Samoa Under the Sailing Gods
I had already been requested by the Citizens' Committee to do what I could in the way of a Press campaign in their favour. I was now resident in London. On June 1st, accordingly, in Foreign Affairs appeared an article from my pen, setting out the position to the best of my ability.
It had long seemed obvious the line that the New Zealand Government intended to take, and also that sooner or later there must be a Royal Commission of Inquiry. With this in view I also prepared a personal petition to the League of Nations dated June 1st, and embodied in it my article from Foreign Affairs.1 The petition itself was concerned with the inner history of General Richardson's administration, and enumerated a number of scandals which could be substantiated in evidence before the Royal Commission, who could thus be obliged to investigate them. It was obviously no good basing my petition on such things as the Faipule "Laws"—which, it has been seen, had merely excited the admiration of the people I was petitioning. This recital of various other scandals, however, furnished solid material. I recounted for example the case of a schoolmaster who after having debauched the larger proportion of the boys at the two principal schools, first in Savaii and then in Upolu, presumably in order to dissemble the matter, was permitted to resume teaching in New Zealand. Reference to this case will be found in documents in the Appendix.2 (About page 228the end of 1927 he murdered his wife and committed suicide: charges concerning schoolboys in New Zealand were being brought against him.) I recounted in detail the case of the Resident Commissioner of Savaii, 1923-24. The petition and the article embodied in it gave a comprehensive review of the way in which, from 1923 onwards, Samoa had been messed up. It was accepted by the Mandates Commission. I sent a copy by registered post to the man whom I regarded as the most intelligent member of the Citizens' Committee, Mr. Gurr—vide Chapter vi, Section I—a friend of R. L. Stevenson.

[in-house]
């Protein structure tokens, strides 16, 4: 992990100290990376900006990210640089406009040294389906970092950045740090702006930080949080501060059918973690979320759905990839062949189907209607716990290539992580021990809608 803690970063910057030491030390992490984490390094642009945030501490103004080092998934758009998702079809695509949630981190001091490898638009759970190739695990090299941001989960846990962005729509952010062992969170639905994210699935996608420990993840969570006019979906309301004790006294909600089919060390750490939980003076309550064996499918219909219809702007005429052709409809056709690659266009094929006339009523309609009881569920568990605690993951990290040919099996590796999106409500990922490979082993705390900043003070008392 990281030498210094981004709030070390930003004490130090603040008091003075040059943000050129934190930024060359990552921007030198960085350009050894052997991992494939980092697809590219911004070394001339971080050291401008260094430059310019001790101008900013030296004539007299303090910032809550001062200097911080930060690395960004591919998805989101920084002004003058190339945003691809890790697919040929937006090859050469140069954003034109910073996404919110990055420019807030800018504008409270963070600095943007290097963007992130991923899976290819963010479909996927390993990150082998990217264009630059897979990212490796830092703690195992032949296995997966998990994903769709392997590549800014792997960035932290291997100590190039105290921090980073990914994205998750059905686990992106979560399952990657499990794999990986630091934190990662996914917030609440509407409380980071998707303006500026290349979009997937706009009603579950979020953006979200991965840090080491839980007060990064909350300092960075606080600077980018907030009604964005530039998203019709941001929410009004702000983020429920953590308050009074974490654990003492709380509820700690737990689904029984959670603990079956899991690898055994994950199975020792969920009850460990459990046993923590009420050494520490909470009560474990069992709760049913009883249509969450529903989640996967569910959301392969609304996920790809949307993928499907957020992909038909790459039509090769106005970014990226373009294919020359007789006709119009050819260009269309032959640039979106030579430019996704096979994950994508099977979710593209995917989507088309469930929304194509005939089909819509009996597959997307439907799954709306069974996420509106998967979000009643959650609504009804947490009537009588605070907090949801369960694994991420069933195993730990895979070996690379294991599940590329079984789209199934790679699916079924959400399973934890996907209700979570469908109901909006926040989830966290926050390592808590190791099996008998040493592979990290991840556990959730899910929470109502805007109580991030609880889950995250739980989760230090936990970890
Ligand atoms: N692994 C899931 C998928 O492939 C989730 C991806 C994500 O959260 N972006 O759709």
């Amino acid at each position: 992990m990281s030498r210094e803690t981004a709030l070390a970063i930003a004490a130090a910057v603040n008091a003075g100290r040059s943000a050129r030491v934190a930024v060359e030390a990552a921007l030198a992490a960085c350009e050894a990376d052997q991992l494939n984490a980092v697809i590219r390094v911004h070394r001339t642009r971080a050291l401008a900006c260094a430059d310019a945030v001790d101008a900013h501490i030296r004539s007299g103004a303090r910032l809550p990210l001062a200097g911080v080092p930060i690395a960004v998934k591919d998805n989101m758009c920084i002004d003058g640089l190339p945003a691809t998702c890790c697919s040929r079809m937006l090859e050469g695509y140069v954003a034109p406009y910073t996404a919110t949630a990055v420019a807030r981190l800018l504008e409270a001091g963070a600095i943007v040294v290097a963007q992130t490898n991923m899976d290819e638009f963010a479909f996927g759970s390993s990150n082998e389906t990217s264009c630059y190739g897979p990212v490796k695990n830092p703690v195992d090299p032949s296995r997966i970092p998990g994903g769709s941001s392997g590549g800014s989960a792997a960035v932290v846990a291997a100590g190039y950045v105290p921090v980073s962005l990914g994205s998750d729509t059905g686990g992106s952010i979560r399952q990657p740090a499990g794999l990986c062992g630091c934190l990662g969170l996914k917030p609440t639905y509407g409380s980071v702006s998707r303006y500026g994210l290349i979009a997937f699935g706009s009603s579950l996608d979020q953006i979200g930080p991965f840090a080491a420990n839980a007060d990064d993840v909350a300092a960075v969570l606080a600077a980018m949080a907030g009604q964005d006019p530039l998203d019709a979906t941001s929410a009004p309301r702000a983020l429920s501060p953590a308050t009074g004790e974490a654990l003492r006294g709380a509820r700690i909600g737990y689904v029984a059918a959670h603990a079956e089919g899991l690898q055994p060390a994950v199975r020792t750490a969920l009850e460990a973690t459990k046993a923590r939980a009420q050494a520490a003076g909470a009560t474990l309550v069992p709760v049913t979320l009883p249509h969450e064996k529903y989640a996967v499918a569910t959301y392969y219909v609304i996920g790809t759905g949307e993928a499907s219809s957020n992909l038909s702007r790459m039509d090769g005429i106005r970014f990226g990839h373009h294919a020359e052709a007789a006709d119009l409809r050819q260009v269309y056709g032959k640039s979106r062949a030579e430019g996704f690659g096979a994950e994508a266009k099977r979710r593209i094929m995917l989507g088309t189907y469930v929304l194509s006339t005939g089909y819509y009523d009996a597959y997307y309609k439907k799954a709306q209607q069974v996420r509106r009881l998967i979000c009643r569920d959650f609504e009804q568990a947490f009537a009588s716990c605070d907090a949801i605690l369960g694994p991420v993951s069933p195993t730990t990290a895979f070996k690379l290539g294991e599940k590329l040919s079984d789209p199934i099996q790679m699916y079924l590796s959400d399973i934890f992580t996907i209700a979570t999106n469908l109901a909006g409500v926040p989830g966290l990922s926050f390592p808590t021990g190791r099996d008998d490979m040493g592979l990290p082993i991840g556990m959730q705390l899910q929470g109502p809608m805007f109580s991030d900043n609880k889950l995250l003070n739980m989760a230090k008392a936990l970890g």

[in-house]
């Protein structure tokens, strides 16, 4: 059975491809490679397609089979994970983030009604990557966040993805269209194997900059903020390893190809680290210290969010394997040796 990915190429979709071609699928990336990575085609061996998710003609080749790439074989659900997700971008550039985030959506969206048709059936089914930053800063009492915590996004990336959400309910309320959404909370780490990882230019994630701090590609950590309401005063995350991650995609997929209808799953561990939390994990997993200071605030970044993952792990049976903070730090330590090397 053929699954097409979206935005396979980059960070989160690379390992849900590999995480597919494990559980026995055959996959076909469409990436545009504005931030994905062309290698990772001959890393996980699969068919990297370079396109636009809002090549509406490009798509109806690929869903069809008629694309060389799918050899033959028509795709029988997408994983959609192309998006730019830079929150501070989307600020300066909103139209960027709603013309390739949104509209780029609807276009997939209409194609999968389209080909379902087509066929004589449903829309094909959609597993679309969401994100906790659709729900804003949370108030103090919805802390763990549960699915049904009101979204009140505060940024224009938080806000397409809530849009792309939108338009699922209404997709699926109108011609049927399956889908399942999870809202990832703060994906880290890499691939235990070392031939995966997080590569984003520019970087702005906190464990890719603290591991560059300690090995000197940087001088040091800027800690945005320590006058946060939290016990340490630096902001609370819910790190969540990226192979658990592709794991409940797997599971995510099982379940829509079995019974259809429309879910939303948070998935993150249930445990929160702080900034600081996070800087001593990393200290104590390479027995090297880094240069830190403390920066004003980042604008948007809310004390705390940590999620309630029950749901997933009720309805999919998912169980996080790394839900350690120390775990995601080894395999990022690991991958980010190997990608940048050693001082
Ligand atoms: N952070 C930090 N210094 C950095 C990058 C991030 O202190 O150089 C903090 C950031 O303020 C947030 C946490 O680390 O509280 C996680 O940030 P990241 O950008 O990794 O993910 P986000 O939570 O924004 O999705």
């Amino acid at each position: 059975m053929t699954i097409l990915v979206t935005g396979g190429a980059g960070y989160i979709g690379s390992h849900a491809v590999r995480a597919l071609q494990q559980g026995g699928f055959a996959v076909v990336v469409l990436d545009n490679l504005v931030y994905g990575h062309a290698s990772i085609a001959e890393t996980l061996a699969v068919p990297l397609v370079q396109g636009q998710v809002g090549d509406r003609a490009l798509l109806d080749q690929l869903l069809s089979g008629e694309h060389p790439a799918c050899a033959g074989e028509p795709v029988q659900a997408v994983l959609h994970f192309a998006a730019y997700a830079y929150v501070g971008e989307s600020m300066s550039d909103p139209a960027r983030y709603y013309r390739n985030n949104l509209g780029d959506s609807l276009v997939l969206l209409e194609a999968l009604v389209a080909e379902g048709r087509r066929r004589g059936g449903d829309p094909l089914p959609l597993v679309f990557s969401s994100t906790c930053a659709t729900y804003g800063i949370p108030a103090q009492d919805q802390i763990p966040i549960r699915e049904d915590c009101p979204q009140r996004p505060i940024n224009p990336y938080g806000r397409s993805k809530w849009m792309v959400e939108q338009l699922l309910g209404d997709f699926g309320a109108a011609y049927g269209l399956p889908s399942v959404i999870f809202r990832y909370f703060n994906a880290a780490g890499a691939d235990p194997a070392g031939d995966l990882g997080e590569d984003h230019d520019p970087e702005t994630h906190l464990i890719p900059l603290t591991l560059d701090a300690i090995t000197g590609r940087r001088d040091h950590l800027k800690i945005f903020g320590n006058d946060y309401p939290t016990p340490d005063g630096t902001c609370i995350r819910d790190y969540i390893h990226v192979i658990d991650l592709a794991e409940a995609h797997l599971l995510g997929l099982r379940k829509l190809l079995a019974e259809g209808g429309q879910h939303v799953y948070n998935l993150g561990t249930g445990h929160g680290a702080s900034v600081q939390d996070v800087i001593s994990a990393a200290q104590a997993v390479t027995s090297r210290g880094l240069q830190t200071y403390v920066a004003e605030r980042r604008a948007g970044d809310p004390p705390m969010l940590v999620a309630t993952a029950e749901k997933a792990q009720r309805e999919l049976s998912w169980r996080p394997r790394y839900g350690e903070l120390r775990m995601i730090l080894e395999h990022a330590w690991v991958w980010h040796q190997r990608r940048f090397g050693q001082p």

1 See Appendix vi.
2 Appendix xii.